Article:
We have learned how Mary found favor with God, which means that God viewed her as someone to whom he could entrust a lot.  Consider a responsibility or person God has entrusted to your care.  Do you think God looks on you with favor in what he has entrusted to you? Why or why not?


Step 2 – Servant of the Lord

Mary described herself as a “servant of the Lord.”  Does this idea of being God’s servant—being totally at the disposal of God’s plans for you—seem exciting or frightening to you?  Why?

What is one area in your life where you can give up your own interests, desires and pursuits more in order to be free to serve God and others more?

Mary didn’t just do God’s will. She did it joyfully, like a lover wanting to fulfill the desires of her beloved.  Describe something in your life now that you wish you could do more joyfully, like Mary.


Step 3 – A Soul that Magnifies the Lord

When you feel busy and have a lot to do, how attentive are you to others’ needs? How might Mary’s example in the Visitation scene inspire you to consider others more when you feel overwhelmed in life?

Mary, in her prayer known as the Magnificat, models true humility.  We learn how she comes to understand what Jesus would later teach: “Without me you can do nothing.”   If someone observed your life from the outside, would they conclude that you were someone who lived as if they were completely dependent on God? Or would they see someone who trusted more in their own planning, talent and effort?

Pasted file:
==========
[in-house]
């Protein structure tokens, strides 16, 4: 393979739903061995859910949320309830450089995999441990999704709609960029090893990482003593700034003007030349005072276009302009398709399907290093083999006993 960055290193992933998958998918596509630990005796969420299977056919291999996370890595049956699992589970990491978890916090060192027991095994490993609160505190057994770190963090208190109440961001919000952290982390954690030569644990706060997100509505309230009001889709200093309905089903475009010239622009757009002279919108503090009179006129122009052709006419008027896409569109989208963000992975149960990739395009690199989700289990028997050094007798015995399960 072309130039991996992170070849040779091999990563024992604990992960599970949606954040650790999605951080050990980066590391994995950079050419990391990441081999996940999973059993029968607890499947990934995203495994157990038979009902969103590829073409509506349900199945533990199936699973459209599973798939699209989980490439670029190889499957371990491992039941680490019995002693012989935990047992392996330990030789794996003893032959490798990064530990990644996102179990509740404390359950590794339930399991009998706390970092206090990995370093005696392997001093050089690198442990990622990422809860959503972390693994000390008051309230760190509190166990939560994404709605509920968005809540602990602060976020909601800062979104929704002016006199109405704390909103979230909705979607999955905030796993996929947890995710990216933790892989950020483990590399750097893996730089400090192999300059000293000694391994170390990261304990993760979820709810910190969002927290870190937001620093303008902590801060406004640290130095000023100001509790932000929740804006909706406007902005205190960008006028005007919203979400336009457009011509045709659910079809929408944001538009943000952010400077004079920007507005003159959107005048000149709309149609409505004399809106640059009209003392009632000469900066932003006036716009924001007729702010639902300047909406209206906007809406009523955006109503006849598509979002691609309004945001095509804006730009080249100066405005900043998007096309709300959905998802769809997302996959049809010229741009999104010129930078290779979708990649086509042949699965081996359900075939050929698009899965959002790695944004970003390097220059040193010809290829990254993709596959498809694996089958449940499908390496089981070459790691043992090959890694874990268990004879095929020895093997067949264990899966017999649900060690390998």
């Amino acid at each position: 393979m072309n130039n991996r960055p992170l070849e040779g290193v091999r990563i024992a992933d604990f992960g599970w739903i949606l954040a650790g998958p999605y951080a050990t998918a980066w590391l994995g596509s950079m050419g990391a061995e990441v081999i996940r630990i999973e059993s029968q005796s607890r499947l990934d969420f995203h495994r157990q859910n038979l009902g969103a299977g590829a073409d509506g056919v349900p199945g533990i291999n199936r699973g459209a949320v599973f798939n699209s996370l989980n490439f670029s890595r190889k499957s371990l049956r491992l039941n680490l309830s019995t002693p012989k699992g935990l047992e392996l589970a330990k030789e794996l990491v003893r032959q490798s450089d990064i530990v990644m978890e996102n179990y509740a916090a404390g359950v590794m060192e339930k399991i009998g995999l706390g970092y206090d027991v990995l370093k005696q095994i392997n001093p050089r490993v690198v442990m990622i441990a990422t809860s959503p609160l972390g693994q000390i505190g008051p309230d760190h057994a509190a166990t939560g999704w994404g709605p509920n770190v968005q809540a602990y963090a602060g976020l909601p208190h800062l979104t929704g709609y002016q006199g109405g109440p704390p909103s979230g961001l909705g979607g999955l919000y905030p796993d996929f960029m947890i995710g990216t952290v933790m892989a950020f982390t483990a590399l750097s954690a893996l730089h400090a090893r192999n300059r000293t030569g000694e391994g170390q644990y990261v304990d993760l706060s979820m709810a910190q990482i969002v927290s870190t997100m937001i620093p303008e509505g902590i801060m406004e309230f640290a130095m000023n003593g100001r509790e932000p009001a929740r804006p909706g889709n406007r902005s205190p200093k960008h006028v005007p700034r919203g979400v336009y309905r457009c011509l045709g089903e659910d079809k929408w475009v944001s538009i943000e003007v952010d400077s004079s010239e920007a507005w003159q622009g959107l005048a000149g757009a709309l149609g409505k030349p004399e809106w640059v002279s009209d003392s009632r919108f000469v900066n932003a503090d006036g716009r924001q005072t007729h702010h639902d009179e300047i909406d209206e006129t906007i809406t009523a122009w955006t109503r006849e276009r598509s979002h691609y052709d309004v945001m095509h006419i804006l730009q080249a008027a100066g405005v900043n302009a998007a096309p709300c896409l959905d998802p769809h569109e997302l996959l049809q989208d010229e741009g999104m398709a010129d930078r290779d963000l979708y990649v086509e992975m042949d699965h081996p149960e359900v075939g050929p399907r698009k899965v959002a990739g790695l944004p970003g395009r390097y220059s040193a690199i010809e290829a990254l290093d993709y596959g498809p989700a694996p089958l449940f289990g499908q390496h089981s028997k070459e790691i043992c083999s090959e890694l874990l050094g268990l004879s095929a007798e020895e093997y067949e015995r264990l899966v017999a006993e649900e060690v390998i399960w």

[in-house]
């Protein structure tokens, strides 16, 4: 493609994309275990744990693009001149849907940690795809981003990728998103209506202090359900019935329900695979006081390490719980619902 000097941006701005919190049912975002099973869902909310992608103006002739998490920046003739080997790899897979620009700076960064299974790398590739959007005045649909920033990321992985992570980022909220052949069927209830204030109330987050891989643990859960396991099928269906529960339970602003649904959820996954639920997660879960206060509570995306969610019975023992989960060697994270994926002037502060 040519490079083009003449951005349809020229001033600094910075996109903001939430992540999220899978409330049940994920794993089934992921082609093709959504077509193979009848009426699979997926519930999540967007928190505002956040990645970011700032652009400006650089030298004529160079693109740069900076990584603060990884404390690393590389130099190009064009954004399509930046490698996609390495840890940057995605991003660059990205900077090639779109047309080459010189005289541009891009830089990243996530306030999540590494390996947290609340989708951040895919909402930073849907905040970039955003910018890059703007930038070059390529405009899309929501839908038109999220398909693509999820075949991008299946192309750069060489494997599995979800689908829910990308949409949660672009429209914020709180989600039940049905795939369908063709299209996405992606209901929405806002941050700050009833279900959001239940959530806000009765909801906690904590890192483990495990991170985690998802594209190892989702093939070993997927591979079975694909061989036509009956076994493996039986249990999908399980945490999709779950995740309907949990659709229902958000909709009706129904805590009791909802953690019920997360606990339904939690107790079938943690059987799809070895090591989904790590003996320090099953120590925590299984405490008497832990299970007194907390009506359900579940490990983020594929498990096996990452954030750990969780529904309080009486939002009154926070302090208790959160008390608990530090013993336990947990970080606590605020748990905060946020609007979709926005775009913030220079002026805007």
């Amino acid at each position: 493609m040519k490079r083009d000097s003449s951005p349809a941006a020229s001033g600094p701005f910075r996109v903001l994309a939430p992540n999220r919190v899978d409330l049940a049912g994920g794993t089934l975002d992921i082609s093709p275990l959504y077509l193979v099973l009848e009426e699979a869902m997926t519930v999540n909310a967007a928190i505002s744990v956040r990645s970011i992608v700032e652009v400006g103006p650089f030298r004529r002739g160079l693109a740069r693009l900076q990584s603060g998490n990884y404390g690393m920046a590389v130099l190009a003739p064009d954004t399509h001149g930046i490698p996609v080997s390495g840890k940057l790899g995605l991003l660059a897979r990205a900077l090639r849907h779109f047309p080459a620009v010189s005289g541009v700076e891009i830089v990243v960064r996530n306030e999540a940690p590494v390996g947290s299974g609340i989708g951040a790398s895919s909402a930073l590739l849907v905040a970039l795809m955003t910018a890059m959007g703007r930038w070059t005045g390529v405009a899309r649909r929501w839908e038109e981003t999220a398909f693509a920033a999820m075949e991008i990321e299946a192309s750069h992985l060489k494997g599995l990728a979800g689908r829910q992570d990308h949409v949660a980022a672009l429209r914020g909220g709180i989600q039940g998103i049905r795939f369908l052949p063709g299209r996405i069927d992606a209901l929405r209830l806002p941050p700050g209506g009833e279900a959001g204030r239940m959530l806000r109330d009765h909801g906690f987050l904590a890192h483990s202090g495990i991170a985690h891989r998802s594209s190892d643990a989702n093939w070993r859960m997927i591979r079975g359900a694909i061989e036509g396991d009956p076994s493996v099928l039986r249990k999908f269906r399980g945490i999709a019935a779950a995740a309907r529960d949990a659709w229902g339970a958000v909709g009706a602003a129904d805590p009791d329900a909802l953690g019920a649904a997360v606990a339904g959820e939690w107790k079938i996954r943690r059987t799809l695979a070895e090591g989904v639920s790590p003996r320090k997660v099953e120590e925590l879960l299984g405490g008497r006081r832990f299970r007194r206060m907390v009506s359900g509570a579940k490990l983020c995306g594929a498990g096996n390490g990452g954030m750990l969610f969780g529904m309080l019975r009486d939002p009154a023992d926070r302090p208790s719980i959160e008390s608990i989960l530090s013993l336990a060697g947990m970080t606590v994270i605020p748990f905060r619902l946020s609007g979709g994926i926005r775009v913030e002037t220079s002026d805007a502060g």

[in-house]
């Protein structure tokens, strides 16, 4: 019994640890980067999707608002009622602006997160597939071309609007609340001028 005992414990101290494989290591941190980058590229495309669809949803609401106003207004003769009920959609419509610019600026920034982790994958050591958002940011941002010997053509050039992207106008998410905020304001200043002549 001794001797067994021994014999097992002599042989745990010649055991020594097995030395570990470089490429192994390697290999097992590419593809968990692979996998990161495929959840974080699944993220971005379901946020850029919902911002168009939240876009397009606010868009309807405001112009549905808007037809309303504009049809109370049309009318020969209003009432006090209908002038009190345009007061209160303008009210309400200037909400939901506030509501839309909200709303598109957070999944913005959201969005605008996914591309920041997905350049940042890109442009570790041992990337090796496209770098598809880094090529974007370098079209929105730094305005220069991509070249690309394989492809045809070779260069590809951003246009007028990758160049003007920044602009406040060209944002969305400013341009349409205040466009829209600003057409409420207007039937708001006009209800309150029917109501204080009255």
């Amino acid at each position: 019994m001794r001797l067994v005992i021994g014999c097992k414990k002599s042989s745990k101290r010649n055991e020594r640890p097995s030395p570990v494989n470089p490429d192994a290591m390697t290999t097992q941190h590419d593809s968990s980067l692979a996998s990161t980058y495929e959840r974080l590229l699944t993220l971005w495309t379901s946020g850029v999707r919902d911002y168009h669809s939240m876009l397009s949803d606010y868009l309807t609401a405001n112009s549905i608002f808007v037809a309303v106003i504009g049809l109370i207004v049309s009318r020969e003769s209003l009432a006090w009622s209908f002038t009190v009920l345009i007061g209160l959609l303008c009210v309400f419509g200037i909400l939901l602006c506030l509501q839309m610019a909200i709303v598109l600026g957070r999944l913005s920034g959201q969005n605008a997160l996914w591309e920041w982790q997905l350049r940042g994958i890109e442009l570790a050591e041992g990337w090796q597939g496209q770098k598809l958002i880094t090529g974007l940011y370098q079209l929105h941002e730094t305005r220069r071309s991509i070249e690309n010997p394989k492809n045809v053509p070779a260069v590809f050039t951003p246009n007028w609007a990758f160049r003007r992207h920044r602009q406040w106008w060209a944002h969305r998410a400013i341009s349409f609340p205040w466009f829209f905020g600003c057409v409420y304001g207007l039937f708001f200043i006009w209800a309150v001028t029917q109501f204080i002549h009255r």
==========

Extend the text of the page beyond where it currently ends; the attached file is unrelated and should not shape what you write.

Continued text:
Step 4 –Keep and Ponder

How do you respond when you feel you are not treated well or things don’t go your way?

We have considered how Mary responds to the difficult, humble circumstances surrounding her son’s birth by keeping all these things and pondering them in her heart.  What does this expression—to keep and ponder in one’s heart—mean?

What practically can you do to be more like Mary the next time you face difficulty, humiliation or suffering?


Step 5 – Sharing in the Sword

Forty days after Jesus was born, Mary heard this ominous prophecy about her son’s future rejection and death.  What do you think it would be like for Mary to carry the burden of such a prophecy from the time of Jesus’ infancy and childhood through his adulthood and public ministry?

In this chapter, we saw how Mother Teresa encouraged her sisters not to run away from suffering, describing it as an opportunity to draw nearer to Jesus in his suffering. How do you feel about this call to share in Christ’s suffering?


Step 6 –  Walking in Darkness

In times when you feel Jesus is lost to you, how might Mary’s experience of losing her Son in Jerusalem be comforting for you?

And when we experience darkness, how might Jesus’ words to Mary—“Did you not know I must be about my Father’s house?”—shed light on what Jesus may be doing?


Step 7 – Mary’s Choice at Cana